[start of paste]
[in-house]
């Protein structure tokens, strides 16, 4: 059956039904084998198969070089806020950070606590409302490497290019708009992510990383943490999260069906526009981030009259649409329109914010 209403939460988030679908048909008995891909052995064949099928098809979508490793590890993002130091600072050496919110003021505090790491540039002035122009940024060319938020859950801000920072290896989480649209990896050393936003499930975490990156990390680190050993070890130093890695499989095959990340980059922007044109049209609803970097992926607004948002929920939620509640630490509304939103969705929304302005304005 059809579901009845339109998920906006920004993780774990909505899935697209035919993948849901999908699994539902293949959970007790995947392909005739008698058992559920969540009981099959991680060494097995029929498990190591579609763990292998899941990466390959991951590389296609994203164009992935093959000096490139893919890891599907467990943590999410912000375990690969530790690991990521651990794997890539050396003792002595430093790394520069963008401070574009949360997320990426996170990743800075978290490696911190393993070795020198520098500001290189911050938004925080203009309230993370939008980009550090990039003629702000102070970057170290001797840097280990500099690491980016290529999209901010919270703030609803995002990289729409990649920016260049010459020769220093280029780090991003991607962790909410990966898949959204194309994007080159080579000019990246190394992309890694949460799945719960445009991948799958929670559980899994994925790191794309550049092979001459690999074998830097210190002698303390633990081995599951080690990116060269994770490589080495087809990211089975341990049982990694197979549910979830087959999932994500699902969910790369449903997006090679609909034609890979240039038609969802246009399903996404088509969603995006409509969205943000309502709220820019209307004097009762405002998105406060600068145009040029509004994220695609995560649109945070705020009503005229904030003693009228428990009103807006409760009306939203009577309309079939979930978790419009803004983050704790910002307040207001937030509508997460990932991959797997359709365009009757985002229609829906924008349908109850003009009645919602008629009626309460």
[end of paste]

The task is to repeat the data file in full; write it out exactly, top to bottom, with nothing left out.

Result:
[in-house]
């Protein structure tokens, strides 16, 4: 059956039904084998198969070089806020950070606590409302490497290019708009992510990383943490999260069906526009981030009259649409329109914010 209403939460988030679908048909008995891909052995064949099928098809979508490793590890993002130091600072050496919110003021505090790491540039002035122009940024060319938020859950801000920072290896989480649209990896050393936003499930975490990156990390680190050993070890130093890695499989095959990340980059922007044109049209609803970097992926607004948002929920939620509640630490509304939103969705929304302005304005 059809579901009845339109998920906006920004993780774990909505899935697209035919993948849901999908699994539902293949959970007790995947392909005739008698058992559920969540009981099959991680060494097995029929498990190591579609763990292998899941990466390959991951590389296609994203164009992935093959000096490139893919890891599907467990943590999410912000375990690969530790690991990521651990794997890539050396003792002595430093790394520069963008401070574009949360997320990426996170990743800075978290490696911190393993070795020198520098500001290189911050938004925080203009309230993370939008980009550090990039003629702000102070970057170290001797840097280990500099690491980016290529999209901010919270703030609803995002990289729409990649920016260049010459020769220093280029780090991003991607962790909410990966898949959204194309994007080159080579000019990246190394992309890694949460799945719960445009991948799958929670559980899994994925790191794309550049092979001459690999074998830097210190002698303390633990081995599951080690990116060269994770490589080495087809990211089975341990049982990694197979549910979830087959999932994500699902969910790369449903997006090679609909034609890979240039038609969802246009399903996404088509969603995006409509969205943000309502709220820019209307004097009762405002998105406060600068145009040029509004994220695609995560649109945070705020009503005229904030003693009228428990009103807006409760009306939203009577309309079939979930978790419009803004983050704790910002307040207001937030509508997460990932991959797997359709365009009757985002229609829906924008349908109850003009009645919602008629009626309460």